10 Tips for Ensuring Your Site is ADA Accessible
What do Beyonce, Domino’s, and Harvard all have in common?
They’ve all been sued for failing to make their websites properly accessible per the Americans with Disabilities Act, or ADA. The Domino’s and Beyonce sites didn’t adequately cater to the blind, while Harvard’s vast catalog of online courses and lectures weren’t captioned for the deaf.
And it’s not just the titans of pizza, pop, and PhDs being made to pay. In the period spanning 2018 and 2019, more than 2,200 of these lawsuits were filed in federal court, the majority of which targeted small- and medium-sized businesses. The trend shows no signs of slowing, either.
But making your organization’s website ADA accessible isn’t just about avoiding a lawsuit. Think of the millions of potential customers who are going elsewhere because they can’t use your site. ADA accessibility is win-win for everyone.
Here’s how we approach it at North Street.
5 Considerations for Design
- Color contrast: Users with poor vision may find it hard to read text on a background if the color contrast is low (i.e., gray text on a black background). WCAG 2.0 level AA requires a contrast ratio of at least 4.5:1 for normal text and 3:1 for large text. This also applies to buttons. You can check the contrast ratio of any two colors here: Contrast Ratio Resource.
- Text + image contrast: Similar to color contrast, text should be legible when positioned on an image. Everyone loves a full screen photo, but the text on top of that photo needs to be readable.
- Visual cues: Color is often used for visual cues (the most obvious example is a traffic light). However, since some users may be color blind or have other visual impairments, it’s important to include additional cues that don’t rely on color alone (i.e., while a stop sign is red, it’s also octagonal in shape and says STOP in all caps). A website specific example would be a form field — if someone fills out a field incorrectly, the line can be highlighted in red, but there should also be an icon (i.e., exclamation point) or text (e.g., “Please enter a valid email address”).
- Include labels with form fields: Very often a form field’s label and input text are one and the same, meaning that when you go to type a response the label disappears. Form labels should always be visible when a user is interacting with a form. A great example can be found on the NS contact page, where the field label looks like the input text, but moves out of the way and remains visible when you go to type: https://www.dropbox.com/s/78abmw2yoas1kxe/form.mov?dl=0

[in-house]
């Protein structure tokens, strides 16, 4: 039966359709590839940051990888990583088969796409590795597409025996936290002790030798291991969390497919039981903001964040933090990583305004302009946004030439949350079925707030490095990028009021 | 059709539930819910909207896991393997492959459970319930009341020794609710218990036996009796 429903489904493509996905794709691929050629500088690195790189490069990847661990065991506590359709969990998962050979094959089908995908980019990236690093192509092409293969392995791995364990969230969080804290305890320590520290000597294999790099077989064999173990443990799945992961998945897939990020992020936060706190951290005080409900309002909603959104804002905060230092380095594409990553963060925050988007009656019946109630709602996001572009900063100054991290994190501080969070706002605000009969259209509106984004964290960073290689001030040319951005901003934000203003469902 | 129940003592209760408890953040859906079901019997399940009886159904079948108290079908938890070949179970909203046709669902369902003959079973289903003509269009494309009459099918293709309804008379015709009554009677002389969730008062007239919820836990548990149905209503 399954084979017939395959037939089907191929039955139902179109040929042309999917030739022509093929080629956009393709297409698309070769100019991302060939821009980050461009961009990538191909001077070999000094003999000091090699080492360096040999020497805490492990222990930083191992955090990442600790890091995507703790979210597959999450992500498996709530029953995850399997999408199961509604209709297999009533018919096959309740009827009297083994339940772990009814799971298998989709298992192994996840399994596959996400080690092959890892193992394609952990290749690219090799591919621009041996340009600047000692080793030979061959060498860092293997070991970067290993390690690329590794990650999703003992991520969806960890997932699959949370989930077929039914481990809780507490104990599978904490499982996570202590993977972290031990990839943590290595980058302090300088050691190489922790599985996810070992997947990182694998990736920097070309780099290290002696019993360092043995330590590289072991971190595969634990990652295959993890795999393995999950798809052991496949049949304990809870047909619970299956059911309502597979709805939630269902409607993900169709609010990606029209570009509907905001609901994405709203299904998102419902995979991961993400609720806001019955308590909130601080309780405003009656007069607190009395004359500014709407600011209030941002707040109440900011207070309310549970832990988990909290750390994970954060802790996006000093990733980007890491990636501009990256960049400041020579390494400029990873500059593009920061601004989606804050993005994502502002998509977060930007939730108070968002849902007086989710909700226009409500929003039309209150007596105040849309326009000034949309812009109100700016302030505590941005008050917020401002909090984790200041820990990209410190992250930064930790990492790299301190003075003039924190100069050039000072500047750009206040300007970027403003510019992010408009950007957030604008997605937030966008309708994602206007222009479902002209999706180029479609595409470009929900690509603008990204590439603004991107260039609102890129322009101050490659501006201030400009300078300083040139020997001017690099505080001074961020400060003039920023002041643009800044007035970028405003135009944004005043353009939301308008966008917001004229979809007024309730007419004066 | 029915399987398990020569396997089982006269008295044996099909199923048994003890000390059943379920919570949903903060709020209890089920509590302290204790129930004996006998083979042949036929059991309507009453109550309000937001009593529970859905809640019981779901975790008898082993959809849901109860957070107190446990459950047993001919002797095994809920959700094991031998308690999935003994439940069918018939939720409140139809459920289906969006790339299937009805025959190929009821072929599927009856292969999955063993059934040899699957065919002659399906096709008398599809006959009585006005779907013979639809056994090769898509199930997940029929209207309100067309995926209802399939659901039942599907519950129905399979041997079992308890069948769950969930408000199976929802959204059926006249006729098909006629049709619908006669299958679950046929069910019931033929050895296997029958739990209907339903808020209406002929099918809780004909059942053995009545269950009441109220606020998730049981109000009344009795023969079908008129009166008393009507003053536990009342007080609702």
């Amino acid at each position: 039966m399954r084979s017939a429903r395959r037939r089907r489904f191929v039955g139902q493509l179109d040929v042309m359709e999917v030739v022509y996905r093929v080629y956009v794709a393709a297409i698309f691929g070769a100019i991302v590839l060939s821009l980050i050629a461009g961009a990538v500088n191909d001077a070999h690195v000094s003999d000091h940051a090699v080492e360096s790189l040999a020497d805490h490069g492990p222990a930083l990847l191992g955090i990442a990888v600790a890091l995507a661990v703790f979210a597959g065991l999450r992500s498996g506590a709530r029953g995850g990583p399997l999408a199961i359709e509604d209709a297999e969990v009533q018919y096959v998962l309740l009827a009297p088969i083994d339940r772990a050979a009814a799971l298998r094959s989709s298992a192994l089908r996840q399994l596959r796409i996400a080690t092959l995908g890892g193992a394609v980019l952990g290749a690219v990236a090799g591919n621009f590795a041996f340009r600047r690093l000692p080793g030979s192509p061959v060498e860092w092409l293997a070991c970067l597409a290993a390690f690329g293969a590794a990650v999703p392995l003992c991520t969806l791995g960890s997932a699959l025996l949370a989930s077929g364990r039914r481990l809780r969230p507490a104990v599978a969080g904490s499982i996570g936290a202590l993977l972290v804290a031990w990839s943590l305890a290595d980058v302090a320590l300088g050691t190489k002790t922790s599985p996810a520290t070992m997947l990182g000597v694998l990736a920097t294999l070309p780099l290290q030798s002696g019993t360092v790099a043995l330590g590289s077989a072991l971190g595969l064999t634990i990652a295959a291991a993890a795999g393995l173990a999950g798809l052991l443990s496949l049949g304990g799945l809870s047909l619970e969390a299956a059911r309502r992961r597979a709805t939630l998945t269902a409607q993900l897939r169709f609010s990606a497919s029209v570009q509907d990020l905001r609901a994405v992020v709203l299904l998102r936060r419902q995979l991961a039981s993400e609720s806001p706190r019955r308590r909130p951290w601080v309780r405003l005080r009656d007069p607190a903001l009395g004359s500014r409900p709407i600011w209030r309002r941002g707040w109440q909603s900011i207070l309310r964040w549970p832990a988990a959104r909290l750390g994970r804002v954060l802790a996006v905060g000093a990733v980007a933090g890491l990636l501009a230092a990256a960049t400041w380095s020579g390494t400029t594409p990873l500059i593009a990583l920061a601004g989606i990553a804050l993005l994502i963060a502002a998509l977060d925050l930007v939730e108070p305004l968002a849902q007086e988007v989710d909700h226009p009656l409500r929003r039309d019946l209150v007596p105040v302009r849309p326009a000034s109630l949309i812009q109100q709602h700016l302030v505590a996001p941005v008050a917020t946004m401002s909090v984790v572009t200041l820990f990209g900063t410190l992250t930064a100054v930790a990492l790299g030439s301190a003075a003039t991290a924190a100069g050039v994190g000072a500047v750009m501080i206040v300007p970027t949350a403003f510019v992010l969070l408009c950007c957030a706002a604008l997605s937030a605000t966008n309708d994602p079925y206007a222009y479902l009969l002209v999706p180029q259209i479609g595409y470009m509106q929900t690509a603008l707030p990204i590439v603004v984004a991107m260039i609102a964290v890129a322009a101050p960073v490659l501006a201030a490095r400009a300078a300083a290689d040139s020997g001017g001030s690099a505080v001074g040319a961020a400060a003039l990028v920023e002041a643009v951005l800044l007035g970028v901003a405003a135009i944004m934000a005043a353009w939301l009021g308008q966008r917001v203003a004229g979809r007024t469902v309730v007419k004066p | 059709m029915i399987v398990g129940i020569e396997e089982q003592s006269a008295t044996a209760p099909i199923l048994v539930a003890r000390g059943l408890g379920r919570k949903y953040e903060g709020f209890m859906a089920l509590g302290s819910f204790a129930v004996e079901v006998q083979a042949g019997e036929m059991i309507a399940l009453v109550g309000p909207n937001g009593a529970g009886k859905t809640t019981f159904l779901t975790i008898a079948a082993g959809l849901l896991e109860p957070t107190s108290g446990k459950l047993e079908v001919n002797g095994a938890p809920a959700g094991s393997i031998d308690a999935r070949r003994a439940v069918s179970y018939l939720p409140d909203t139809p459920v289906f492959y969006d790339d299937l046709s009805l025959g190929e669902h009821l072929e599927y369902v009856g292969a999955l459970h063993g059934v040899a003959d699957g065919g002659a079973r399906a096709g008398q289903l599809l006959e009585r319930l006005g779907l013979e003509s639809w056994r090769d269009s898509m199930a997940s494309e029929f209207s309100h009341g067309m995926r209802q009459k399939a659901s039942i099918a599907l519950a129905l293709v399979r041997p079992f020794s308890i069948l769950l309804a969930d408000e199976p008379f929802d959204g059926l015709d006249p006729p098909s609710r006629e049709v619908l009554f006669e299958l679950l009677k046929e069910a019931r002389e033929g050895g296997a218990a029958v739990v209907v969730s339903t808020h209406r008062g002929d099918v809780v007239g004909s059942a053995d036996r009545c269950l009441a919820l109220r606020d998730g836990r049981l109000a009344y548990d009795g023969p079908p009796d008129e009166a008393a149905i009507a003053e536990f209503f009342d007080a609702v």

- Include alternative text (alt text) with images: Screen readers literally read the contents of a web page to a user. Images can be made “readable” by including a brief description, or alt text. This text is not visible to users viewing the site—and thus won’t disrupt the layout—but will be picked up by screen readers, providing additional context for the user.
5 Considerations for Development
- Brush up on guidelines: The WCAG Guidelines are the benchmark that the web design industry uses, with inadequate WGAC 2.1 AA adherence being the basis of most lawsuit claims.
- Run basic tests: We recommend checking out the WAVE testing tool. It allows web developers to scan a website and get feedback on any errors or warnings that don’t pass WCAG guidelines.
- Add labels for accessibility devices to remedy issues found in scan: ARIA labels allow for a web developer to add key information and direction that is available only to users who are using accessible options to navigate the website, such as through a screen reader. Like alt text, these labels do not affect the visuals of the site.
- Advanced testing: Chrome Lighthouse is a suite of tests that runs in Google’s Chrome browser and checks site speed, mobile usability, and accessibility.
- Browse the site through a screen reader: NVA and VoiceOver screen readers can be set up on your PC/Mac to browse your site as a visually impaired person would. If you can’t get around, then you know you’ve got work to do.
It’s important to note that there’s no such thing as an official ADA certification for websites, and so “compliance” is a gray area open to interpretation. But by following the tips above, you’re definitely helping to build a more accessible web.
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